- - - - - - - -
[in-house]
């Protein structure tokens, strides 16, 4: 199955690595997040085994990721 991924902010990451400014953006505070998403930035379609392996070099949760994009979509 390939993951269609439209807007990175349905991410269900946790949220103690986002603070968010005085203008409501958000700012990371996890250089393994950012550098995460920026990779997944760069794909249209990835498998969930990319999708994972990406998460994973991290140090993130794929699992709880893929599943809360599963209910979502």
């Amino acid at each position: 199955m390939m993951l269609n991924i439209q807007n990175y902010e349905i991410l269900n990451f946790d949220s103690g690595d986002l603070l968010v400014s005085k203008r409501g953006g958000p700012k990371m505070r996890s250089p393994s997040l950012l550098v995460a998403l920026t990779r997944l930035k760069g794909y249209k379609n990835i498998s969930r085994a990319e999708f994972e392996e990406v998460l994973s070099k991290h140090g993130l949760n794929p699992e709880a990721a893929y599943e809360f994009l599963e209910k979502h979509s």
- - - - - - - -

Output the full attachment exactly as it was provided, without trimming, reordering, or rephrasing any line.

[in-house]
């Protein structure tokens, strides 16, 4: 199955690595997040085994990721 991924902010990451400014953006505070998403930035379609392996070099949760994009979509 390939993951269609439209807007990175349905991410269900946790949220103690986002603070968010005085203008409501958000700012990371996890250089393994950012550098995460920026990779997944760069794909249209990835498998969930990319999708994972990406998460994973991290140090993130794929699992709880893929599943809360599963209910979502």
């Amino acid at each position: 199955m390939m993951l269609n991924i439209q807007n990175y902010e349905i991410l269900n990451f946790d949220s103690g690595d986002l603070l968010v400014s005085k203008r409501g953006g958000p700012k990371m505070r996890s250089p393994s997040l950012l550098v995460a998403l920026t990779r997944l930035k760069g794909y249209k379609n990835i498998s969930r085994a990319e999708f994972e392996e990406v998460l994973s070099k991290h140090g993130l949760n794929p699992e709880a990721a893929y599943e809360f994009l599963e209910k979502h979509s």